Tyler Clippard 37 34 36.1 2.1 137 102 35 65.70 19/51.4% 2.11

 

The table above is a little busy, but the explanations of the various columns are very straightforward and on the lighter side, mathematically. Aside from the standard games, innings pitched, and RE24 values, we also have a couple of variables that were calculated to help capture efficiency.

The first of these is expected innings pitched (xIP), which is the number of inning pitched that were expected from a pitcher, with game and outing specific information included. For example, if a pitcher has an outing where he pitched 0.2 IP, he could have an xIP of 0.2 if he came in relief with one out in the inning—he was only expected to get the other two outs to complete the inning.

Conversely, he could have a xIP of 1, but failed to get the third out of the inning before being pulled. Calculating xIP and confirming game situations was dine using game log data from Baseball Reference. Total batters faced (TBF) is simply that and expected batters faced (xBF) is calculated similar to xIP, with game situation taken into account. With xIP and xBF, care was taken with the Nats bullpen members who are more situational relivers, in particular, Jerry Blevins, to account for how they were pulled.

If they left an outing due to poor performance with runs scored or runners put in scoring position, then they were allotted the full inning of work expected and the batters faced. If they were pulled due to situation—bringing in Blevins to face a tough lefty, for example—then a full inning pitched was not assumed. Differences between actual performance and expected data re capture with the ‘Diff’ categories. From the game log data also comes the clean outing data (AppClean/Pct.), where the number of clean outings specific to game situation were tallied, with percentages also provided for comparison.

With the variables exhaustively described, let’s talk results. Not surprisingly, the Big Three of the Nats bullpen—Clippard, Soriano, and Storen—lead the way in clean outings, with Soriano and Storen also showing the most efficiency in terms of batters faced over the minimum (BF, Diff.).  Percent efficiency was calculated by taking the percentage difference between xBF and TBF and then subtracting this value from 100 and again shows how well both Soriano and Storen have been, not only in terms of performance, but in terms of being economical.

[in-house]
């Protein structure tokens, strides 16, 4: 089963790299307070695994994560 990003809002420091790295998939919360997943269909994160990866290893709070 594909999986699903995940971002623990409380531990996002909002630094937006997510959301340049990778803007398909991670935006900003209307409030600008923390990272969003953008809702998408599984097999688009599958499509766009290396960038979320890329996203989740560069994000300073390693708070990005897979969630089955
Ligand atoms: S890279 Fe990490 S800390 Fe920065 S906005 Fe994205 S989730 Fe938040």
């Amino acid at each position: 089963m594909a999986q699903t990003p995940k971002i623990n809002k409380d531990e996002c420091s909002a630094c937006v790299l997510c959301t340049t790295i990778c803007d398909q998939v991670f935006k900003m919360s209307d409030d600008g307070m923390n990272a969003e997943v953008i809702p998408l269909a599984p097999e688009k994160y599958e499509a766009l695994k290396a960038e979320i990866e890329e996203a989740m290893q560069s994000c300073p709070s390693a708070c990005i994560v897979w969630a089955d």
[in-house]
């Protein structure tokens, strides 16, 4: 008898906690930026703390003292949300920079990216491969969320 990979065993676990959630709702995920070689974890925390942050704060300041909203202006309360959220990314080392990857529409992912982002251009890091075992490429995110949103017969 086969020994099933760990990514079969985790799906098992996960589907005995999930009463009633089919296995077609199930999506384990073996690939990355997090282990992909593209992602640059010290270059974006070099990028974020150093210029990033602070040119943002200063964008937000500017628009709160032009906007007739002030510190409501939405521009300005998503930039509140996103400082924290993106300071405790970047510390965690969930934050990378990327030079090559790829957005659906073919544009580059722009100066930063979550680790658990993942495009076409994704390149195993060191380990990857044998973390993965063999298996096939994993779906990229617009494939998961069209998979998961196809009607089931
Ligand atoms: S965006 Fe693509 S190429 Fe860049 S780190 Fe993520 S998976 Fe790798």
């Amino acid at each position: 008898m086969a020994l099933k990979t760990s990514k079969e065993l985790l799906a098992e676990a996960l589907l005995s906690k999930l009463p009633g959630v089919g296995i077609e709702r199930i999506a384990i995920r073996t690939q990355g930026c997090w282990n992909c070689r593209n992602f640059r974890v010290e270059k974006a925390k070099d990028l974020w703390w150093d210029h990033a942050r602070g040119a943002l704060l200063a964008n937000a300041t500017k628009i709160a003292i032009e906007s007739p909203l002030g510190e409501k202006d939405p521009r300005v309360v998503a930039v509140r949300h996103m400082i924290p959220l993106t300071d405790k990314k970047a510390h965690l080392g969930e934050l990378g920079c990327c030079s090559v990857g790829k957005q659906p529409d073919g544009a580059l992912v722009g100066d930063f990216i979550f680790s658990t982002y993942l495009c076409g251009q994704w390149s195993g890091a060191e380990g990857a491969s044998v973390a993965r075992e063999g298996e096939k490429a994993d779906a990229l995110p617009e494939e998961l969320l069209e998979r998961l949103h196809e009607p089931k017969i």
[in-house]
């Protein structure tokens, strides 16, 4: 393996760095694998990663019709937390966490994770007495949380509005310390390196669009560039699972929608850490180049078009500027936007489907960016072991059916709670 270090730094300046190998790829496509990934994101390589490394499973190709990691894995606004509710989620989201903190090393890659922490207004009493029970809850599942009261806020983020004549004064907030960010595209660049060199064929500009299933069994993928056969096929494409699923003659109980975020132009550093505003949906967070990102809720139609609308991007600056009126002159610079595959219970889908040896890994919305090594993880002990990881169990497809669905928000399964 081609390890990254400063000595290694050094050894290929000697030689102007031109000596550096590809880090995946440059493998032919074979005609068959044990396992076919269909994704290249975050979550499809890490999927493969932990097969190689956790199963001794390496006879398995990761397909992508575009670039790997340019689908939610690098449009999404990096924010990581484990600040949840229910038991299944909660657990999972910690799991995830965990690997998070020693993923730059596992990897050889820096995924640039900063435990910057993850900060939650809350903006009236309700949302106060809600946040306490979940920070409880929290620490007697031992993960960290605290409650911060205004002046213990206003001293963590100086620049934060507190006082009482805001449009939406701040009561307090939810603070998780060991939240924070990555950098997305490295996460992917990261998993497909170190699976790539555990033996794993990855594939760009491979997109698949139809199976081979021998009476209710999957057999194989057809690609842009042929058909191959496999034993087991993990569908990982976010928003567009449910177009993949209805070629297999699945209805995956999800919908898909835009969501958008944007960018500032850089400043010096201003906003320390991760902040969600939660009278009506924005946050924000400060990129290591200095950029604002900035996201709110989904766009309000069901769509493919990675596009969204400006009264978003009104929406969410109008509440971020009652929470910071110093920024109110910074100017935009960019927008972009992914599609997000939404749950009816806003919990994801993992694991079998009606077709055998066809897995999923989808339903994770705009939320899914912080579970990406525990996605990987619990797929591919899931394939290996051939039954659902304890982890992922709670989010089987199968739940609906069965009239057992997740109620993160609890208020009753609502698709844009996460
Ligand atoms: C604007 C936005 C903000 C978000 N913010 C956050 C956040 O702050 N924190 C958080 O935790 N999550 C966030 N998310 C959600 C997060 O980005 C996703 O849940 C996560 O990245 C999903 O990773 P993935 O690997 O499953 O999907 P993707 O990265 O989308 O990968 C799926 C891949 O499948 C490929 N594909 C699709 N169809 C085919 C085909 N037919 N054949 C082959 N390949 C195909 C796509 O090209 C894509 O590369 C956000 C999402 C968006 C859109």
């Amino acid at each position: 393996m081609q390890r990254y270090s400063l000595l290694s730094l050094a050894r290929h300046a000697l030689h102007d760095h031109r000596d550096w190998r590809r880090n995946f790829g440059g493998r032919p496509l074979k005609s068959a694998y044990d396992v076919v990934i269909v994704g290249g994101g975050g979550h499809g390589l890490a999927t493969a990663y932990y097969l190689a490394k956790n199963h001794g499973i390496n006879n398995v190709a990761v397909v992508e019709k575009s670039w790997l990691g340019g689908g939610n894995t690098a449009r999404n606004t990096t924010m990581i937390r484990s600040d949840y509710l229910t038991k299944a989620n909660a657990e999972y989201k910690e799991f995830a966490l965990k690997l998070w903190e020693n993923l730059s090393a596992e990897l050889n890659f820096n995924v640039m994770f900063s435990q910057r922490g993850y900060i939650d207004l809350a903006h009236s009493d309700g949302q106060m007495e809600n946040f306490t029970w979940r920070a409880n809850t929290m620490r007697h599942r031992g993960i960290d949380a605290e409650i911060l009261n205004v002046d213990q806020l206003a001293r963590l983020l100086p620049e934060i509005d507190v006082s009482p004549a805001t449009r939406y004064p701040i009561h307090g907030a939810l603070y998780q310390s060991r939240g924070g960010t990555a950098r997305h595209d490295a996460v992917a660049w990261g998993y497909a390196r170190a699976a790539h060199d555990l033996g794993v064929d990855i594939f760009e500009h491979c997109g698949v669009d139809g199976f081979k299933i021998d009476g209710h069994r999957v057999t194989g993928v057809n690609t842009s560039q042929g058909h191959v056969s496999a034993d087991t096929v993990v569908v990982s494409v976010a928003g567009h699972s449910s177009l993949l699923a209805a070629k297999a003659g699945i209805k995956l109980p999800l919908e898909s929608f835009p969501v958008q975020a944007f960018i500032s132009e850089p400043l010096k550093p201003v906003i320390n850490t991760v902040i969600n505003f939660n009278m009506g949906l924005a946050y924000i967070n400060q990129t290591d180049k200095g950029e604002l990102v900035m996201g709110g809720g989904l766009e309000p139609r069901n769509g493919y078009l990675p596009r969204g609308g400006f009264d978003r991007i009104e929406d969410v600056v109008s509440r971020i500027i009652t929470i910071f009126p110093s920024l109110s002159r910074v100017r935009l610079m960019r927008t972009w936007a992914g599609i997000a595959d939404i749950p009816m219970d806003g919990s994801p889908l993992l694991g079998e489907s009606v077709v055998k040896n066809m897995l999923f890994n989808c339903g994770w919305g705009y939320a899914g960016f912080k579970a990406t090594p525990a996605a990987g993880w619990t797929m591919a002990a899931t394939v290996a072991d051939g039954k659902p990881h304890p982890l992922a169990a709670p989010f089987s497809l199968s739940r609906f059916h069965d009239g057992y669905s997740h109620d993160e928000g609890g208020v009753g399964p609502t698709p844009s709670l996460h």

Not to be forgotten are the performances of Barrett and long man Craig Stammen, who both show a high rate of efficiency, despite subpar clean appearance numbers. Despite some encouraging recent outings, a very rough start to the season skews Ross Detwiler’s numbers greatly and shows a propensity for big innings and difficulties in keeping hitters off of the base paths.

Does this idea of efficiency trend with performance?

Screen Shot 2014-06-24 at 10.45.04 PM

In our very small sample, it indeed does, as the above graph of RE24 by number of batter faced of the minimum (BF, Diff in our table above) shows. As the number of extra hitters faced rises, RE24 drops, which makes this a negative correlation with a very strong R-squared of 0.72, providing us confirmation of good fit of the data. However, with seven data points, it would be very unwise to make any grand inferences out of these results. Despite this, we do see an interesting aspect of the bullpen’s success that doesn’t necessarily show up in the box score or in the formulas of the numerous advanced metrics available—not only are they keeping runs off of the scoreboard, they’re doing so in tidy fashion.

Data courtesy of FanGraphs and Baseball-Reference and current through 6/24/2014.
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Stuart Wallace is a Contributor to District Sports Page. A neuroscientist by day, the Nevada native also moonlights as an Associate Managing Editor for Beyond the Box Score, stats intern at Baseball Prospectus, and a contributor at Camden Depot. A former pitcher, his brief career is sadly highlighted by giving up a lot of home runs to former National Johnny Estrada. You can follow him on Twitter @TClippardsSpecs.

Washington Nationals vs Texas Rangers Series Preview

WASTEX

The Washington Nationals are coming off of a two-game rain-shortened series sweep by the Miami Marlins and have now lost six of their last seven games. Things certainly won’t get easier for the struggling ball club as they now welcome the Texas Rangers to town for a three-game series. Here’s all you need to know to be ready. [Read more...]

Statistically Speaking: Is Drew Storen’s Rising Walk Rate A Concern?